Thursday September 21, 2017
One of the most enjoyable journeys I have ever experienced in a classic car was in a friend’s late-model Montego Countryman to Elstree Studios. Anyone can arrive at such a venue in a hired stretched limousine, but I think being chauffeured in the Rover Group’s finest shows a particular sense of style - especially if said car was eventually parked by Dame Judi Dench’s private bay.
The Montego is not a ‘forgotten car’ but it is an often overlooked one, for back in April 1984 it represented a quantum leap over its Morris Ital predecessor. The brakes, suspension and steering were from the Maestro, but the Montego was an appreciably larger car with vast separate boot. The three-box styling was a major selling point for the fleet market at that time, especially as the Sierra Sapphire would not appear until 1987, and there was a model for almost every pocket, from the 1.3L to the Vanden Plas.
Some of us of an age to remember TVS, the ZX81 Spectrum and the days when Channel Four actually screened decent programmes may also recall this splendidly naff commercial. Even more hilarious is this sales training film starring Robert Lindsay and Peter Egan, which is not only far more entertaining than your average episode of Emmerdale it illustrates how Austin-Rover hoped their new model would appeal to business customers.
In the autumn of 1984 Austin Rover unveiled the Montego Countryman, which was to receive a Design Council award, and proved to be the perfect choice for motorists who required estate-car versatility without a Volvo 740-style price tag. 1985 saw the 150 bhp Montego Turbo with its Garret T3 blower and top speed of 126 mph that made it the ‘quickest MG production car of all time’; here, Noel Edmonds presents an uber-1980s promotion from the Gaydon proving ground. In 1987 Motor tested the Montego Turbo opposite an Alfa Romeo 75 Twin Spark Velcoe and found it to be ‘faster, roomier and free of the annoying quirks that still mar Alfa ownership’.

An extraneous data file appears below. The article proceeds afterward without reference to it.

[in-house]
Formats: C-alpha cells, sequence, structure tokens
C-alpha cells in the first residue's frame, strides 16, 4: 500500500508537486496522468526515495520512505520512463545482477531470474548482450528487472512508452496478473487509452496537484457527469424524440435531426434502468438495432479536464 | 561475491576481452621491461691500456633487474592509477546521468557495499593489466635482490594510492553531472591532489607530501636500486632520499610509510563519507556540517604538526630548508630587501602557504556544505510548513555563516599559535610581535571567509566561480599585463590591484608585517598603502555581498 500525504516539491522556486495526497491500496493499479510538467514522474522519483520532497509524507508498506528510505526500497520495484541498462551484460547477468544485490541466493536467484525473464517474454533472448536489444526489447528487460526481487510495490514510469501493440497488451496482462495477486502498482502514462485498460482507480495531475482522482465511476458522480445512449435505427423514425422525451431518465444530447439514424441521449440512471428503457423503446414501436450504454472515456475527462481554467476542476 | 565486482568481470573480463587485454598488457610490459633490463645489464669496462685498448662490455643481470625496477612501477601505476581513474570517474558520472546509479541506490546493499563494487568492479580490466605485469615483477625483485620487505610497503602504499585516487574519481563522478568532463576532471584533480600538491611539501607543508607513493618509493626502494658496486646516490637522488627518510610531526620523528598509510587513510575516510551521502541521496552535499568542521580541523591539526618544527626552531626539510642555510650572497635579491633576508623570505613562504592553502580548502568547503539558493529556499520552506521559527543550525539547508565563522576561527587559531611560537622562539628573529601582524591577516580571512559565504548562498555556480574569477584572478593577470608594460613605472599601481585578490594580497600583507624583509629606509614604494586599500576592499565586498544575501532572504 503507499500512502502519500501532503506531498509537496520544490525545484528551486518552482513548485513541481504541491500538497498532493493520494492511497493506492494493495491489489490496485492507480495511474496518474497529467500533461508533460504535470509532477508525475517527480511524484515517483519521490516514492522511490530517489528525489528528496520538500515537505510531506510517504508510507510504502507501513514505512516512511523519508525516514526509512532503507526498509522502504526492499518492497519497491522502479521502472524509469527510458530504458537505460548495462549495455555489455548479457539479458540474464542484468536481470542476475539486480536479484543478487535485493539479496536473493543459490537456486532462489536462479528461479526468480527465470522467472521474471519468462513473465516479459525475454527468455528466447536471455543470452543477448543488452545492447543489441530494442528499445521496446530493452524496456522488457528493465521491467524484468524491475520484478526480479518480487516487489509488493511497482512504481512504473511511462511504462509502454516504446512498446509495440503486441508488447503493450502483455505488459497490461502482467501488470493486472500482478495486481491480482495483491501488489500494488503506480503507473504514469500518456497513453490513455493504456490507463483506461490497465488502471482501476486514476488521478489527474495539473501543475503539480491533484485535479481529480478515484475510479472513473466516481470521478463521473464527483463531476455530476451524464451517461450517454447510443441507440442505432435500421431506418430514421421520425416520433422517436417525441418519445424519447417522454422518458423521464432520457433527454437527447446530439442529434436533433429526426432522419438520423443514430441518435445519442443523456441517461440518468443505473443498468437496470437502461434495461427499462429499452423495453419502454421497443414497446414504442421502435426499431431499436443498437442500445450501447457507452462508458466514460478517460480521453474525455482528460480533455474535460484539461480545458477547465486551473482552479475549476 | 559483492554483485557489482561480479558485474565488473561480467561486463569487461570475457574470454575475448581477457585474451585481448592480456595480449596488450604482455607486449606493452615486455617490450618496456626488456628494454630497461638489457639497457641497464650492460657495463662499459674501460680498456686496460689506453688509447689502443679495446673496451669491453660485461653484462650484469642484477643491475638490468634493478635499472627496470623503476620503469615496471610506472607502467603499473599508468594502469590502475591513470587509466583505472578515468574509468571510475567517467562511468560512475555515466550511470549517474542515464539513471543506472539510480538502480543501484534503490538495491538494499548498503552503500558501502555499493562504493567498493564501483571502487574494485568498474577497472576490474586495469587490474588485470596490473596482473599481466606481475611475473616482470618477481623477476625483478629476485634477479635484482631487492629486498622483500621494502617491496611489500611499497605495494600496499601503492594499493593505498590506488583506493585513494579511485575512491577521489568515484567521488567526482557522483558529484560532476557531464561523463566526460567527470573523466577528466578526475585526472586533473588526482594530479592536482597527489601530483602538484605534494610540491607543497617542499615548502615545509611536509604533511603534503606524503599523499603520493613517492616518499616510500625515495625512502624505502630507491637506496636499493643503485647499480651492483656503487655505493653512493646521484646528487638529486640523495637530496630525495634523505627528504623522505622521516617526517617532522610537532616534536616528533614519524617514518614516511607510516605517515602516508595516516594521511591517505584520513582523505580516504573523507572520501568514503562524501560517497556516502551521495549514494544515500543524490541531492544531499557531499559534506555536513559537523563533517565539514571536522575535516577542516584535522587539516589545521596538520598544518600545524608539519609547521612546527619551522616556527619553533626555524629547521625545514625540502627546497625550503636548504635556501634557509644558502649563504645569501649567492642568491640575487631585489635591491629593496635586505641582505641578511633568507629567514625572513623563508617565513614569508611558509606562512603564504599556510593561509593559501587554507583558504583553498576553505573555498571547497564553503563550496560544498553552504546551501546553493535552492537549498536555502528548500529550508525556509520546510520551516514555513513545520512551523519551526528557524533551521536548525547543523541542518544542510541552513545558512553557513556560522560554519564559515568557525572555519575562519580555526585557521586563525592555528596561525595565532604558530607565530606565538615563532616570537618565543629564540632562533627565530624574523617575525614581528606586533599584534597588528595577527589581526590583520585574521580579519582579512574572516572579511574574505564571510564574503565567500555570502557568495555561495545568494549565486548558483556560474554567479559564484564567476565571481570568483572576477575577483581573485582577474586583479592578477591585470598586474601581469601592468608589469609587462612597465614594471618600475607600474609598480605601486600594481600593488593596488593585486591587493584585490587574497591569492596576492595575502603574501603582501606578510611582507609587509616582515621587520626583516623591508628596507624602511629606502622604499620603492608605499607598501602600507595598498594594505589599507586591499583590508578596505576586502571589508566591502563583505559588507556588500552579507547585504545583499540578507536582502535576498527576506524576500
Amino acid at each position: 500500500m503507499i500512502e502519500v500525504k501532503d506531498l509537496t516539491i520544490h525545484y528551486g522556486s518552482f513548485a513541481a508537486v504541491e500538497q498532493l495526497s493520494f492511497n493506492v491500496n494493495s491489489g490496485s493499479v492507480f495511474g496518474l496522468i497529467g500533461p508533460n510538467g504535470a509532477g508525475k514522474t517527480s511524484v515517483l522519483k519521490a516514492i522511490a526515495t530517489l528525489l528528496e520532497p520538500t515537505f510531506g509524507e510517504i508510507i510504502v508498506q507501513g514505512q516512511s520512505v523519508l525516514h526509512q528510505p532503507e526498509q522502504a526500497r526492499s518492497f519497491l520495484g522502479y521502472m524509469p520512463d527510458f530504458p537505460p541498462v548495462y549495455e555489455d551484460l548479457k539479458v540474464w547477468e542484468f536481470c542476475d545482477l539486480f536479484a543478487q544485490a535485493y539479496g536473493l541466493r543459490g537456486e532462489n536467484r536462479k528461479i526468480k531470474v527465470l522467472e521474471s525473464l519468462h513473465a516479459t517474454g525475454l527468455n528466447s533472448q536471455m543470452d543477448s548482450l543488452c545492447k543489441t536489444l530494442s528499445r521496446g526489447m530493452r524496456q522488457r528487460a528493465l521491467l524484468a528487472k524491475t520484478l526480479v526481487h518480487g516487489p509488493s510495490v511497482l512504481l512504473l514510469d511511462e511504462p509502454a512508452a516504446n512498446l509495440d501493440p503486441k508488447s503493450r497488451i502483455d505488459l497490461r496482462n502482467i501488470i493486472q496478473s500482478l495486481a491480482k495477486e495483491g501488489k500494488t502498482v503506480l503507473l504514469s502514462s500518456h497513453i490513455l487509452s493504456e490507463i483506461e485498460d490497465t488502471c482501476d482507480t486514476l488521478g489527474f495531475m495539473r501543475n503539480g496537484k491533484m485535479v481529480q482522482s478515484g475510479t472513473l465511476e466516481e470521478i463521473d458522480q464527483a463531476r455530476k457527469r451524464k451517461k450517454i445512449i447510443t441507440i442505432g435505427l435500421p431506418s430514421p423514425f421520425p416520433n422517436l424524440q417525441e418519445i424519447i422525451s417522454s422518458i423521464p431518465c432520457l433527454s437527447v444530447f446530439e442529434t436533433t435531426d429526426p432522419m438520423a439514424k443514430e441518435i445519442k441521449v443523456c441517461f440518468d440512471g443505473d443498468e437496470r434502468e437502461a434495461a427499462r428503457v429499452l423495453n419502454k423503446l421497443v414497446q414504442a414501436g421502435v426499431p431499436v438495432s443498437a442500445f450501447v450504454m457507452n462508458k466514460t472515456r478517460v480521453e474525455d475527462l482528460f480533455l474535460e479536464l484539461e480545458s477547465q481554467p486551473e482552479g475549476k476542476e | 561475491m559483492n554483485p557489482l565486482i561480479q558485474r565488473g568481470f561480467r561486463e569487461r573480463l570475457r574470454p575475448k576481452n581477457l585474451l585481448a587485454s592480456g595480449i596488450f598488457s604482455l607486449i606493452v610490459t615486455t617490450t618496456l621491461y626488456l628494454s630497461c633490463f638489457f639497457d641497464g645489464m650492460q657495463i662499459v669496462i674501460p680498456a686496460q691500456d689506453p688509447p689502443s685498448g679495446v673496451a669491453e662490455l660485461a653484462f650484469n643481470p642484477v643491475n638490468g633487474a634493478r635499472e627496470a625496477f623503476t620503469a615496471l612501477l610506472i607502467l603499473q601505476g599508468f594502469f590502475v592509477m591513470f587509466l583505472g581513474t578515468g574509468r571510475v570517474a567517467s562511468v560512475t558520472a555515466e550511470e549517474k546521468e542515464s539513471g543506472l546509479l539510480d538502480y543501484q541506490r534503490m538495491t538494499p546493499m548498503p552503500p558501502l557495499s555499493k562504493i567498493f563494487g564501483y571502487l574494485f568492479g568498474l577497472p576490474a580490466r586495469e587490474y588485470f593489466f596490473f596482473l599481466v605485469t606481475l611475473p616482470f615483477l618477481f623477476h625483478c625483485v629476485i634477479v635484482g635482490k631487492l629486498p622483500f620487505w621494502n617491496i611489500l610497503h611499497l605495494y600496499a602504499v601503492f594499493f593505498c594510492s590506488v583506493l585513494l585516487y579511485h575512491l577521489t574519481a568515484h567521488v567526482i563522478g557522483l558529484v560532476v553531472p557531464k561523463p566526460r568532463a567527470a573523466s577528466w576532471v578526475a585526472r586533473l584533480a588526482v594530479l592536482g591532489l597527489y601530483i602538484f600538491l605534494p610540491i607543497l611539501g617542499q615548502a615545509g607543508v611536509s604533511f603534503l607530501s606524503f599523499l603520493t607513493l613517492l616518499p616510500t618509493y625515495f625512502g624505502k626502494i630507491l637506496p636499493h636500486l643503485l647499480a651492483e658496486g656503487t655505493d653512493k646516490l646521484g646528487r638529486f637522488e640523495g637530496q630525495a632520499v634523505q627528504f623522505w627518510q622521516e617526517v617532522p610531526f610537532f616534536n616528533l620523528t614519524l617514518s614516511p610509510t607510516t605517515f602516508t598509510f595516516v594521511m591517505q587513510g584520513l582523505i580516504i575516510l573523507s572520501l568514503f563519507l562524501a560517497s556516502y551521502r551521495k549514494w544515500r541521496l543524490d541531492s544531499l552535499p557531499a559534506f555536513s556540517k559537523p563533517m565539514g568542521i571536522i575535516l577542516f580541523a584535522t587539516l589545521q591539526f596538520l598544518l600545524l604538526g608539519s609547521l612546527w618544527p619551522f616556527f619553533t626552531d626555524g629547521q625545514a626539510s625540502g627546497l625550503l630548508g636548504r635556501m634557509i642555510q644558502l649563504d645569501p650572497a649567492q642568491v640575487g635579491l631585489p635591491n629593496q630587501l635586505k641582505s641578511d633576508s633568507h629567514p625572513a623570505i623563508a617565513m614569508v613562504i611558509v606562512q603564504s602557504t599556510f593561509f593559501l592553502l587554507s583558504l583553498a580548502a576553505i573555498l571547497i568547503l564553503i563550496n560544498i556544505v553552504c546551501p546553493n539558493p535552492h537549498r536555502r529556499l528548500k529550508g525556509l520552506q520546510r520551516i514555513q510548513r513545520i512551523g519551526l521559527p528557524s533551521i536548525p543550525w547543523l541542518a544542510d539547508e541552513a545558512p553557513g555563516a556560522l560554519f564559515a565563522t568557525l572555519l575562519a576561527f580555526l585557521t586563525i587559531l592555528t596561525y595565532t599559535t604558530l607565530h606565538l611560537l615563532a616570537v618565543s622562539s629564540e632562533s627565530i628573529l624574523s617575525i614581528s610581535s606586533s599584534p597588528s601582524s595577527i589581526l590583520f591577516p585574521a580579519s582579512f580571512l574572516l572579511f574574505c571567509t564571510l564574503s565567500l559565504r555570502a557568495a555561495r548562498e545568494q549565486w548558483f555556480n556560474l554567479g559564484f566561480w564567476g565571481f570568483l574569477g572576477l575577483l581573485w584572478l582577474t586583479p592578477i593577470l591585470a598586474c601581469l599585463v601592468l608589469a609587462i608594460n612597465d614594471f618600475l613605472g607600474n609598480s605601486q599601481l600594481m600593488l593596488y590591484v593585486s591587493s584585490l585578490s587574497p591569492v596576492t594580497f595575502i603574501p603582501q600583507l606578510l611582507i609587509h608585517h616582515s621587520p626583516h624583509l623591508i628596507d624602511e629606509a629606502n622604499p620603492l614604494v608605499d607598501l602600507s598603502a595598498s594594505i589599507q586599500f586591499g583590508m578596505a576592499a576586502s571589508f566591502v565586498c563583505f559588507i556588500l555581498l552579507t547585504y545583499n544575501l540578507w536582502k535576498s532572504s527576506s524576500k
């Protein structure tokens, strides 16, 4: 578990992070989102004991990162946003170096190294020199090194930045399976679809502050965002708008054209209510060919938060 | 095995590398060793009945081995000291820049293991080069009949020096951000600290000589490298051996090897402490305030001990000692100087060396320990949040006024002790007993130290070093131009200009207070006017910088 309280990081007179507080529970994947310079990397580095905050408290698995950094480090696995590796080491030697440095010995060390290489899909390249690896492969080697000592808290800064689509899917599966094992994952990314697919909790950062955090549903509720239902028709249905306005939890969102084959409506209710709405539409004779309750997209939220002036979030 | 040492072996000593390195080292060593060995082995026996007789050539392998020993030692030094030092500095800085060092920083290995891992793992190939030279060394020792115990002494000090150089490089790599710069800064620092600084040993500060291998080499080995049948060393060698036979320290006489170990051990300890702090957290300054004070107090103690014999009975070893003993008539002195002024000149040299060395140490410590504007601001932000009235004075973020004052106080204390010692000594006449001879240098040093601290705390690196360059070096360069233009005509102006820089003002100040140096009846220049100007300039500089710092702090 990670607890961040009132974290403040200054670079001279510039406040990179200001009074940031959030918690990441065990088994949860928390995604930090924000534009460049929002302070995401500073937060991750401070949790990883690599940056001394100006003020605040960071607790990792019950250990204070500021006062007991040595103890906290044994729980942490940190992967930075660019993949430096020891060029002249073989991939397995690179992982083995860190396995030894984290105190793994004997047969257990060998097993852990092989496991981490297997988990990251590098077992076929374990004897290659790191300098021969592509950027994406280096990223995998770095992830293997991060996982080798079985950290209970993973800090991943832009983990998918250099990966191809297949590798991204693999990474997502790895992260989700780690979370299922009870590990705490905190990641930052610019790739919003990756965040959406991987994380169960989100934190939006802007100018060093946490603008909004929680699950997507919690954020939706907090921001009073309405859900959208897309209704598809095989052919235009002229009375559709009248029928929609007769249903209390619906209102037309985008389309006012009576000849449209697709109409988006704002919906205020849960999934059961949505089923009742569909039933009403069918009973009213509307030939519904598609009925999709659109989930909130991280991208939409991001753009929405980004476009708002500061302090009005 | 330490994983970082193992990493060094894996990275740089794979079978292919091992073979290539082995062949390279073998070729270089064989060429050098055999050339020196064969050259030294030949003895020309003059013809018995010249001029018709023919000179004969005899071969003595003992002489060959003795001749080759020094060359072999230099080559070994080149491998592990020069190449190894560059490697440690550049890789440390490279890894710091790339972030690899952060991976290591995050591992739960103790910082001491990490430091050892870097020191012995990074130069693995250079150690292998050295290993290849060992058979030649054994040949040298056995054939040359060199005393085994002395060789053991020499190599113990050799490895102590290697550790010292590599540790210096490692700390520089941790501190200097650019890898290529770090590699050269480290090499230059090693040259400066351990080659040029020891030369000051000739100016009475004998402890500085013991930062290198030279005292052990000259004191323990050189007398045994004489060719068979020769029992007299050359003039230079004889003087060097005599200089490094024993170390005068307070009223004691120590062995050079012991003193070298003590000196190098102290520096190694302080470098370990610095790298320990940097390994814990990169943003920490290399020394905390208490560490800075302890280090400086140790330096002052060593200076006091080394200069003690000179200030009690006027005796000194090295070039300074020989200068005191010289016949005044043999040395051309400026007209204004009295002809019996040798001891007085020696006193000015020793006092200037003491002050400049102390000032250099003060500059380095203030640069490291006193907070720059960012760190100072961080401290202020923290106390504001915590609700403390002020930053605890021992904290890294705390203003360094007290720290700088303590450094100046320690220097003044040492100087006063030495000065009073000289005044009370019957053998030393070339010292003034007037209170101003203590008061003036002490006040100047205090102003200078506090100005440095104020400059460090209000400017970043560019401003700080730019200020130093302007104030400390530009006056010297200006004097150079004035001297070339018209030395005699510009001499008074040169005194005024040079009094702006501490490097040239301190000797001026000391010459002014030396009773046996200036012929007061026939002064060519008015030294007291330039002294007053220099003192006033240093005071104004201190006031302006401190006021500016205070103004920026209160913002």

Unfortunately, despite the Montego’s many strong points, from the MG’s verve to the seven-seater practicality of the Countryman, but there remained too many build quality issues. There were the additional sales challenges of a vaguely ‘middle-aged’ image and so in 1987 the Austin badging was dropped and some ‘yuppie’ duotone paint schemes were introduced, although the 1989 introduction of a diesel engine option probably made more of a commercial impact.
The last Montego, in Countryman guise, left the Cowley plant in late 1994; earlier that year BMW’s Bernd Pischetsriede was allegedly amazed to find it still in production. One problem was that the styling of the saloon, if not the estate, dated rapidly. It could be argued that the Maestro and the Montego should have been developed and launched before the Metro, as the light-medium/medium market sectors were more commercially important than the supermini sector. As it was the Ford Sierra and the Vauxhall Cavalier Mk. II were already well-established by the time the car that was ‘designed for living’ made its debut.
For the past 18 years, the Montego has enjoyed the support of a loyal owners’ club and they do attract attention both at car shows and on the road. I can certainly bear witness to the latter, for on approaching the studio gate three EastEnders cast members pointed at it, one remarking ‘I thought they had all gone now’. So, if you want to make a real impact but lack the overdraft facilities for a Rolls-Royce Phantom, the Countryman can still be acquired for reasonable money…